Mario Cristobal wants all of his assistants and players on the same page as Oregon attempts to climb back into Pac-12 championship contention in 2019.
“What are we doing? How are we doing it? And why are we doing it that way?” Cristobal said of the fundamental lesson he took away from playing for Jimmy Johnson at Miami and working as an assistant under Nick Saban at Alabama. “Every single person in the organization has to know those things.”
After finishing 9-4 overall and 5-4 in Pac-12 play (fourth in the North Division) during Cristobal’s first season as coach, the Ducks begin spring football practice Saturday with 17 returning starters, including senior quarterback Justin Herbert, and three new assistants, including defensive coordinator Andy Avalos.
Here are five key storylines to follow as the team spreads out 14 practices ahead of the spring game April 20 at Autzen Stadium.
Pressure on Arroyo
Oregon averaged a respectable but not spectacular 34.8 points (25th) and 427.2 yards (41st) per game last season during offensive coordinator Marcus Arroyo’s first fall calling the plays.
But the Ducks only averaged 20.0 points and 334.3 yards in road losses to Washington State, Arizona and Utah. Oregon also had the same amount of punts (11) as first downs during the 7-6 win over Michigan State in the Redbox Bowl.
With Herbert deciding to exhaust his collegiate eligibility, Arroyo needs to take advantage of having a projected NFL franchise quarterback playing behind one of the nation’s top offensive lines.
CJ Verdell and Travis Dye, who combined for 1,757 yards and 14 touchdowns as freshmen, did a nice job of replacing four-year starter Royce Freeman.
Cristobal will demand that Arroyo keep the offense balanced, but this year the boss is also looking more efficiency in the passing game and on third down, more explosive plays and quicker tempo.
Avalos looking for “studs”
Cristobal pushed the start of spring practice back a couple of days to give Avalos some more time to prepare the players for his defense.
The Ducks must replace defensive end Jalen Jelks and outside linebacker Justin Hollins, the NFL-bound pass rushing duo that was highly productive in Jim Leavitt’s scheme.
Avalos, who was Boise State’s defensive coordinator the last three seasons before being lured away from his alma mater to replace Leavitt, will coach the “stud” position, his defensive end/outside linebacker hybrid.
Cristobal is looking for improved chemistry on the coaching staff as Avalos and new linebackers coach Ken Wilson mesh with veteran defensive line coach Joe Salave’a, safties coach Keith Heyward and cornerbacks coach Donte Williams.
Troy Dye, the team’s leading tackler the past three seasons, headlines a talented unit. Position battles to keep an eye on are at the other inside linebacker spot, where Kaulana Apelu started when healthy, and the competition to fill Ugo Amadi’s spot at safety and punt returner.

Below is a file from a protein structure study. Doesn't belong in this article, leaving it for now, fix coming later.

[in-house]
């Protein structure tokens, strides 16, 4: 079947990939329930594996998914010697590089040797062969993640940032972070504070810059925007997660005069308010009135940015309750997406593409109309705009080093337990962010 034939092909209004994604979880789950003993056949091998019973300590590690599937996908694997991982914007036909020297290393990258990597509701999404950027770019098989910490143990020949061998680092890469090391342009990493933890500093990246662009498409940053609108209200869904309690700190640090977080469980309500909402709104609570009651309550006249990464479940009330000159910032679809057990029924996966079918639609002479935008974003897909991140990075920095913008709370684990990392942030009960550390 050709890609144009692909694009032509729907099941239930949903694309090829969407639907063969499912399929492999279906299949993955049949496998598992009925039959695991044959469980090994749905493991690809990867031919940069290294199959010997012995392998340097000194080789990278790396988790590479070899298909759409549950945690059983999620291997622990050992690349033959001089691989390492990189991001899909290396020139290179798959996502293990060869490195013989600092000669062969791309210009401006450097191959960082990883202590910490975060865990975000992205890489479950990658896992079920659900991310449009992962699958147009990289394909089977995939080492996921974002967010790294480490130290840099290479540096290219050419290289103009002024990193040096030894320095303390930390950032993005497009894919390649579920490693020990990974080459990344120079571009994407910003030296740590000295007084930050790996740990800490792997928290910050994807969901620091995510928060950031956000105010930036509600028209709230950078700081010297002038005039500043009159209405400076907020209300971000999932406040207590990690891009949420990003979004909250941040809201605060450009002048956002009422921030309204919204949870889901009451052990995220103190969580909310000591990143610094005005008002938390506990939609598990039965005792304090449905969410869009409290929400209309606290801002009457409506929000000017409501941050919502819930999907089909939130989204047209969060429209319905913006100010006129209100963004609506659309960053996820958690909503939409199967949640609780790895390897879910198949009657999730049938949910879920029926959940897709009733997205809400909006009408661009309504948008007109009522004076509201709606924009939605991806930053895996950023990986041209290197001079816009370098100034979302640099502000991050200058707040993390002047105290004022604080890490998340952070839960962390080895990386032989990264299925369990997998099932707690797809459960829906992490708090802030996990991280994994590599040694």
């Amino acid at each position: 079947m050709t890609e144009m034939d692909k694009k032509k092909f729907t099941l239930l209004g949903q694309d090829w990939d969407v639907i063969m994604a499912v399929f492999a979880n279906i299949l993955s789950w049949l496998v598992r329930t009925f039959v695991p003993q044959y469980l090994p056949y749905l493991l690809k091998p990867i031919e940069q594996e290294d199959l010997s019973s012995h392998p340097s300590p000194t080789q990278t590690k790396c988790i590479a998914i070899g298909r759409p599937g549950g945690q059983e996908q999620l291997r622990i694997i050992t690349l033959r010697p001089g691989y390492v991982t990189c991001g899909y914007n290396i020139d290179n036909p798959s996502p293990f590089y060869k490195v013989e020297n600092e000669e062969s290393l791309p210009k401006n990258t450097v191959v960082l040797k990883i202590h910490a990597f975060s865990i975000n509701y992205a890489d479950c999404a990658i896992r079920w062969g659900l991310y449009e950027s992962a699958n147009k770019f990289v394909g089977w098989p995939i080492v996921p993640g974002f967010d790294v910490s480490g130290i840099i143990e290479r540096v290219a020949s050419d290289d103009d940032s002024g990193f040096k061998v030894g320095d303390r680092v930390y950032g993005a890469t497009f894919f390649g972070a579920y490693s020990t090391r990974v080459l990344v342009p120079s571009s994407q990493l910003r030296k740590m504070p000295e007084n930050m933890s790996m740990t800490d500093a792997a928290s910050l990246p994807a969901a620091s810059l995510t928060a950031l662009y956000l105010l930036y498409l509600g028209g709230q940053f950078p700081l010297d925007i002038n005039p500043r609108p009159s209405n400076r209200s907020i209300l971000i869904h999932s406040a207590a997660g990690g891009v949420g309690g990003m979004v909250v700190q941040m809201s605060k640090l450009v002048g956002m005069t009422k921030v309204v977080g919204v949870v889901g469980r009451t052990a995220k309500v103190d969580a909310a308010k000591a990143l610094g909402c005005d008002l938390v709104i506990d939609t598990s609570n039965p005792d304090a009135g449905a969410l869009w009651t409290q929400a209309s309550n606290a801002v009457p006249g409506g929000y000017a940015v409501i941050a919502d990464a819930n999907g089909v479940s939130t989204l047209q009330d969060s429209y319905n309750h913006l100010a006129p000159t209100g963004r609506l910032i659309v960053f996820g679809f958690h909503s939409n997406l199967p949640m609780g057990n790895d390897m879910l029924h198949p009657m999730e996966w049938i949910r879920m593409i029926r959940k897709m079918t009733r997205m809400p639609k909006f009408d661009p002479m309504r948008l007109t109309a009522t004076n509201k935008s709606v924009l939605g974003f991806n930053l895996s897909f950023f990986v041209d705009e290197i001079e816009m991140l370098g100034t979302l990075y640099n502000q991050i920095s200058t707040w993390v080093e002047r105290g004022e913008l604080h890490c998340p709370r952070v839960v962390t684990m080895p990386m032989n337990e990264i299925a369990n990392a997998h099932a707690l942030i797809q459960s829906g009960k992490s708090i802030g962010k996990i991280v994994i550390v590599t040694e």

The search for a No. 1 WR
The Ducks would have returned all 11 starters on offense had Dillon Mitchell decided to stick around for his senior season. But after leading the Pac-12 with 1,184 yards receiving and 10 touchdowns, Herbert’s go-to-guy declared for the NFL draft.
Jovon Bouknight, who replaces Michael Johnson Jr. (left for Mississippi State) as the wide receivers coach, inherits three players with starting experience — Jaylon Redd (433 yards, five touchdowns), Johnny Johnson (215 yards, four touchdowns) and Brenden Schooler (203 yards, one touchdown).
Redshirt freshman Bryan Addison, the touted 6-foot-5 prospect who joined the team last August after being released from his commitment to UCLA by Chip Kelly, has the talent to emerge as a star with Herbert.
Oregon’s depth at tight end, where a healthy Cam McCormick rejoins Jacob Breeland and Ryan Bay at the top of the depth chart, should also help replace the production of Mitchell.
Historic class here to help
The highest ranked recruiting class Oregon has signed in the modern era is not just expected to wait its turn behind the veteran starters.
Kayvon Thibodeaux, ESPN’s No. 1 overall prospect in the 2019 cycle, is one of five members of the class already on campus. The 6-foot-5, 240-pound true freshman will start out on the defensive line and will likely get a look at the “stud” position this spring.
Wide receiver Josh Delgado and linebackers Dru Mathis and Ge’Mon Eaford will also get a head start on the competition at their respective positions.
Cristobal said all of the above are in the mix for playing time in 2019.
Tight end Patrick Herbert, wide receiver Mycah Pittman, cornerback Mykael Wright and placekicker Camden Lewis will enroll for the spring term and participate in the final 10 practices.
Finding a reliable QB backup
Braxton Burmeister has transferred to Virginia Tech after struggling in relief of an injured Herbert the past two seasons. The dual-threat quarterback Willie Taggart flipped from Arizona in 2017 completed 56.3 percent of his passes for 373 yards with two touchdowns and six interceptions at Oregon.
Redshirt freshman Tyler Shough and true freshman Cale Millen will compete to replace Burmeister as Herbert’s backup. Walk-on Bradley Yaffe is the only other quarterback on the roster.
Shough played in three games last season but did not attempt a pass. Millen, the son of former Washington Husky and NFL quarterback Hugh Millen, is enrolled at Oregon but will be limited during the first week of practice due to injury.